Picture two residential beach communities on the New Jersey shore: Bay Head and Mantoloking, which side-by-side in Ocean County on a narrow barrier island that separates the Atlantic Ocean and Barnegat Bay.
Before Hurricane Sandy landed on Oct. 29, 2012, a motorist traveling north on Ocean Avenue would seamlessly travel through Mantoloking into Bay Head, noticing few changes in residential development, dunes, beaches, and shoreline.
The difference was hidden under the sand.
A forgotten, 1,260-meter seawall buried beneath the beach helped Bay Head weather Sandy’s record storm surges and large waves over multiple high tides, according to a team of engineers and geoscientists led by Jennifer L. Irish, an associate professor of civil and environmental engineering in the College of Engineering at Virginia Tech and an authority on storm surge, tsunami inundation, and erosion.
The stone structure dates back to 1882. Its reappearance surprised many area residents, underscoring the difficulties transient communities have in planning for future threats at their shores, the researchers said.
“It’s amazing that a seawall built nearly 150 years ago, naturally hidden under beach sands, and forgotten, should have a major positive effect under the conditions in which it was originally designed to perform,” said H. Richard Lane, program director in the National Science Foundation’s (NSF) Division of Earth Sciences, which funded the research. “This finding should have major implications for planning, as sea level rises and storms increase in intensity in response to global warming.”
The discovery, now online in the journal Coastal Engineering and slated for the October print edition, illustrates the need for multi-levels of beach protection in oceanfront communities, the researchers said.
“Once we got there, we immediately saw the seawall,” Irish said. “The beach and dunes did their job to a certain point, then, the seawall took over, providing significant dampening of the waves. It was the difference between houses that were flooded in Bay Head and houses that were reduced to piles of rubble in Mantoloking.”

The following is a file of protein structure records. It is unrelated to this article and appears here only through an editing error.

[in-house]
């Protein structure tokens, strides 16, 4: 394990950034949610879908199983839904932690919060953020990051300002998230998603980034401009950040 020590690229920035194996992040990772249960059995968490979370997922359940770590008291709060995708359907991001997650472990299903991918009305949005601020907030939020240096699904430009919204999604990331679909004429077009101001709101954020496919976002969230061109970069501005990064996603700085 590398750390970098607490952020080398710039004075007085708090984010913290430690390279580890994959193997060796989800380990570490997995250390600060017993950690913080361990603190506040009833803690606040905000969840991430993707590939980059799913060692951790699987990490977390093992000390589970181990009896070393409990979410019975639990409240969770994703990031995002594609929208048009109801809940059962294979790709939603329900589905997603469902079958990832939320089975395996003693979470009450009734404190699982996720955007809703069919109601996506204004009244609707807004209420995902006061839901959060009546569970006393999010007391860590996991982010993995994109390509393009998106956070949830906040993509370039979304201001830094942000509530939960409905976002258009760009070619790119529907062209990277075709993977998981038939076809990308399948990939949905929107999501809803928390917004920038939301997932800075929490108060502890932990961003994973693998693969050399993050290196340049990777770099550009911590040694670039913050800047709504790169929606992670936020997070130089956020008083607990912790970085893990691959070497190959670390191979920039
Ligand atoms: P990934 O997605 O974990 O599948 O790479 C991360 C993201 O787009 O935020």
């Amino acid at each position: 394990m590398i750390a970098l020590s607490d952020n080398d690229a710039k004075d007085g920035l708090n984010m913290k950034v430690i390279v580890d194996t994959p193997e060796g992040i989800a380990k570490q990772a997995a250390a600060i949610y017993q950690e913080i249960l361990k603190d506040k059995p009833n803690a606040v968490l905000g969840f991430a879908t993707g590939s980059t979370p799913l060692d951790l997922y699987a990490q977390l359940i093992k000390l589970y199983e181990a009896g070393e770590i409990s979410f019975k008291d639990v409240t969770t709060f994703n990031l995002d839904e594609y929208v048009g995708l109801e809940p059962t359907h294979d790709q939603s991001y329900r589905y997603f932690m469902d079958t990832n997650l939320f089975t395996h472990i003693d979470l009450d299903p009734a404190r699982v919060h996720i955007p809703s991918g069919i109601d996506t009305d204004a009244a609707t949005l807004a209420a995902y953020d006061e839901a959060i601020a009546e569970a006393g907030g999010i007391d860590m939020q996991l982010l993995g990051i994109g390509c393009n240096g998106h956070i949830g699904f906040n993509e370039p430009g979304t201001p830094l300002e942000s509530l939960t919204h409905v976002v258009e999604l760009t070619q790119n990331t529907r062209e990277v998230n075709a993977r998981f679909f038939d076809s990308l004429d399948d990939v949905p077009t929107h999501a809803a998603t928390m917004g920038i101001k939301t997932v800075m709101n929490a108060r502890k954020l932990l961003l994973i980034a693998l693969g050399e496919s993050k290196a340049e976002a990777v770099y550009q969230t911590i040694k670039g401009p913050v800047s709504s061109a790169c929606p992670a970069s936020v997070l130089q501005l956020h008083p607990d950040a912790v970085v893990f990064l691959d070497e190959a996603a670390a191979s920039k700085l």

With recovery efforts under way and storms still circulating through the area, Irish and Robert Weiss, an assistant professor of geosciences in the College of Science at Virginia Tech, with Patrick Lynett, an associate professor of civil and environmental engineering at the University of Southern California, documented high water marks, damage, overwash, and breaches of the barrier island.
All oceanfront homes in the two boroughs were damaged, ranging from ground-floor flooding to complete destruction. As measured by water lines on the interior of homes, flooding was similar in both boroughs. The difference was the extent of the storm’s impact.
In Mantoloking, the entire dune almost vanished. Water washed over the barrier spit and opened three breaches of 165 meters, 59 meters, and 35 meters, where the land was swept away. In Bay Head, only the portion of the dune located seaward of the seawall was eroded and the section of dune behind the seawall received only minor local scouring.
Later, using Google Earth to evaluate aerial images taken two years before and immediately after Hurricane Sandy, the research team evaluated houses, labeling a structure with a different roofline as damaged, one that no longer sits on its foundation as destroyed, and the remaining houses as flooded.
The researchers classified 88 percent of the oceanfront homes in Bay Head as flooded, with just one oceanfront home destroyed. In Mantoloking, more than half of the oceanfront homes were classified as damaged or destroyed.
Despite the immense magnitude and duration of the storm, a relatively small coastal obstacle reduced potential wave loads by a factor of two and was the difference between widespread destruction and minor structural impacts, the researchers said.
“We have a great deal of compassion for the people who have had to endure the devastation of Hurricane Sandy in Bay Head and Mantoloking,” Irish said. “It will have little solace, but we are left with a clear, unintentional example of the need for multiple levels of defense that include hard structures and beach nourishment to protect coastal communities.”
Source: Virginia Polytechnic Institute and State University